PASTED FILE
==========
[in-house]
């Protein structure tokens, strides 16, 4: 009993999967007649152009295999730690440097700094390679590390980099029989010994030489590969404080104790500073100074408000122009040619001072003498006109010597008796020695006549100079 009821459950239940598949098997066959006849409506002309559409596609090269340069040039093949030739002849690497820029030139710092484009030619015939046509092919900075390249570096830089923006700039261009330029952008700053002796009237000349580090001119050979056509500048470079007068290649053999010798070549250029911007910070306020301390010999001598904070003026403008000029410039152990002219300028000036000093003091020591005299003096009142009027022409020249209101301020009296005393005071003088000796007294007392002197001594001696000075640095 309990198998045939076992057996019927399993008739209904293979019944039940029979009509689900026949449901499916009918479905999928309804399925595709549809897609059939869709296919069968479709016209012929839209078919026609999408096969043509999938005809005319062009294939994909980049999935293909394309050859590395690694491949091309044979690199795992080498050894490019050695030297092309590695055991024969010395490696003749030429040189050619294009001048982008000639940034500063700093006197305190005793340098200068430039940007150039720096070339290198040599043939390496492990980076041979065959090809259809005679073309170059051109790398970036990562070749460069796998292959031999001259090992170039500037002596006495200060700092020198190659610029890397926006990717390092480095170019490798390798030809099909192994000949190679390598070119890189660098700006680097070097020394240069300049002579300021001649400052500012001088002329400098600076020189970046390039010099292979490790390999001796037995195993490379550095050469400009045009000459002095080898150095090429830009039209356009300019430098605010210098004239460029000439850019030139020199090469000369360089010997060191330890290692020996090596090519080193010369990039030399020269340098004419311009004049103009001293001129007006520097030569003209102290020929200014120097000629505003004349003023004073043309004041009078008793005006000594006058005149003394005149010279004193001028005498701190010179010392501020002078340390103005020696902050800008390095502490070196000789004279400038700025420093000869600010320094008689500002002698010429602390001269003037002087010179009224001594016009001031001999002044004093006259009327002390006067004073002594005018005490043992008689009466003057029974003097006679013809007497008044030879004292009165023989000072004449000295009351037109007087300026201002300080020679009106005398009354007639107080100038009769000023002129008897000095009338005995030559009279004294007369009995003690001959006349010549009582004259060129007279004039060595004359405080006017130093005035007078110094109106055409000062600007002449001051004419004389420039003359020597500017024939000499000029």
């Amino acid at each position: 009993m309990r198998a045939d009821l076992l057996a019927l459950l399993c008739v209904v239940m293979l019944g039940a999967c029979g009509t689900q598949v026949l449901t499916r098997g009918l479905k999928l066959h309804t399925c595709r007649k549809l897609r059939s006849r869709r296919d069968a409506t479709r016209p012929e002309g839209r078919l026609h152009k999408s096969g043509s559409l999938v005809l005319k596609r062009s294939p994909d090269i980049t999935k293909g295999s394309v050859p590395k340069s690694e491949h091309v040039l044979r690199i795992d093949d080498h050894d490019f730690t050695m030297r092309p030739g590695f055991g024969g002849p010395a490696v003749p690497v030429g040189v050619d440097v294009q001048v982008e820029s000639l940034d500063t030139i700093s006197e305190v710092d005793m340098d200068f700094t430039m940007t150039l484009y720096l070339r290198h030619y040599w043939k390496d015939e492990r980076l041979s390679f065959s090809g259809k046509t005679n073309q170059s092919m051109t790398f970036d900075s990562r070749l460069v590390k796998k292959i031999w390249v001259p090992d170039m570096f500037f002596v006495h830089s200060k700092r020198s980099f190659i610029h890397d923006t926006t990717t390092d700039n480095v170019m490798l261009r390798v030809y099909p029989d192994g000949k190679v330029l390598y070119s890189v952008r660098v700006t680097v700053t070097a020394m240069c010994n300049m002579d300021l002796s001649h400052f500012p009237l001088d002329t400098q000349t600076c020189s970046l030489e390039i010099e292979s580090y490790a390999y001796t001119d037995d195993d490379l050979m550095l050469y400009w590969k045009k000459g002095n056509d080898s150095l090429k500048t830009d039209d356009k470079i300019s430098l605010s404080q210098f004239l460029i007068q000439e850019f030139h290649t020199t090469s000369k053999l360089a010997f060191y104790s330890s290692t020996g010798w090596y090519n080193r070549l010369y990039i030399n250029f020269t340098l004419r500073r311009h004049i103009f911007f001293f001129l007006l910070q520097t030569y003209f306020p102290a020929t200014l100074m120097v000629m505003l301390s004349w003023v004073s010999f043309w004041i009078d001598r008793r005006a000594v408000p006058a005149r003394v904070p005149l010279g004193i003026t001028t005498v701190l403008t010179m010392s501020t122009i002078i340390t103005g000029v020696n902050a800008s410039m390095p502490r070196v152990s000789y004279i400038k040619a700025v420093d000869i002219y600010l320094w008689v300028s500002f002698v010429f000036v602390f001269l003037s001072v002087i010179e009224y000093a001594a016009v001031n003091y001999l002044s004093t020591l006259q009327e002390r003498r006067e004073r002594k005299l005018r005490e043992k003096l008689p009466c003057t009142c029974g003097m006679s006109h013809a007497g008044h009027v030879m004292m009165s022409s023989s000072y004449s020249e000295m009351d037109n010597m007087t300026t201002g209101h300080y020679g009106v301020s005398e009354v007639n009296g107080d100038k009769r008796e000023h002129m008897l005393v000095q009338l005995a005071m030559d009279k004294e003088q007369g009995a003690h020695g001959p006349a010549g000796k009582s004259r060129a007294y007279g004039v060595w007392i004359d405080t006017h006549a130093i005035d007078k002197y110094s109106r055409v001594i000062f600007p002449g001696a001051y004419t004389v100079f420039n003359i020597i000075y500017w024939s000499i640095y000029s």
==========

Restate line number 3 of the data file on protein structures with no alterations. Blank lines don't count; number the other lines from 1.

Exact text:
């Amino acid at each position: 009993m309990r198998a045939d009821l076992l057996a019927l459950l399993c008739v209904v239940m293979l019944g039940a999967c029979g009509t689900q598949v026949l449901t499916r098997g009918l479905k999928l066959h309804t399925c595709r007649k549809l897609r059939s006849r869709r296919d069968a409506t479709r016209p012929e002309g839209r078919l026609h152009k999408s096969g043509s559409l999938v005809l005319k596609r062009s294939p994909d090269i980049t999935k293909g295999s394309v050859p590395k340069s690694e491949h091309v040039l044979r690199i795992d093949d080498h050894d490019f730690t050695m030297r092309p030739g590695f055991g024969g002849p010395a490696v003749p690497v030429g040189v050619d440097v294009q001048v982008e820029s000639l940034d500063t030139i700093s006197e305190v710092d005793m340098d200068f700094t430039m940007t150039l484009y720096l070339r290198h030619y040599w043939k390496d015939e492990r980076l041979s390679f065959s090809g259809k046509t005679n073309q170059s092919m051109t790398f970036d900075s990562r070749l460069v590390k796998k292959i031999w390249v001259p090992d170039m570096f500037f002596v006495h830089s200060k700092r020198s980099f190659i610029h890397d923006t926006t990717t390092d700039n480095v170019m490798l261009r390798v030809y099909p029989d192994g000949k190679v330029l390598y070119s890189v952008r660098v700006t680097v700053t070097a020394m240069c010994n300049m002579d300021l002796s001649h400052f500012p009237l001088d002329t400098q000349t600076c020189s970046l030489e390039i010099e292979s580090y490790a390999y001796t001119d037995d195993d490379l050979m550095l050469y400009w590969k045009k000459g002095n056509d080898s150095l090429k500048t830009d039209d356009k470079i300019s430098l605010s404080q210098f004239l460029i007068q000439e850019f030139h290649t020199t090469s000369k053999l360089a010997f060191y104790s330890s290692t020996g010798w090596y090519n080193r070549l010369y990039i030399n250029f020269t340098l004419r500073r311009h004049i103009f911007f001293f001129l007006l910070q520097t030569y003209f306020p102290a020929t200014l100074m120097v000629m505003l301390s004349w003023v004073s010999f043309w004041i009078d001598r008793r005006a000594v408000p006058a005149r003394v904070p005149l010279g004193i003026t001028t005498v701190l403008t010179m010392s501020t122009i002078i340390t103005g000029v020696n902050a800008s410039m390095p502490r070196v152990s000789y004279i400038k040619a700025v420093d000869i002219y600010l320094w008689v300028s500002f002698v010429f000036v602390f001269l003037s001072v002087i010179e009224y000093a001594a016009v001031n003091y001999l002044s004093t020591l006259q009327e002390r003498r006067e004073r002594k005299l005018r005490e043992k003096l008689p009466c003057t009142c029974g003097m006679s006109h013809a007497g008044h009027v030879m004292m009165s022409s023989s000072y004449s020249e000295m009351d037109n010597m007087t300026t201002g209101h300080y020679g009106v301020s005398e009354v007639n009296g107080d100038k009769r008796e000023h002129m008897l005393v000095q009338l005995a005071m030559d009279k004294e003088q007369g009995a003690h020695g001959p006349a010549g000796k009582s004259r060129a007294y007279g004039v060595w007392i004359d405080t006017h006549a130093i005035d007078k002197y110094s109106r055409v001594i000062f600007p002449g001696a001051y004419t004389v100079f420039n003359i020597i000075y500017w024939s000499i640095y000029s």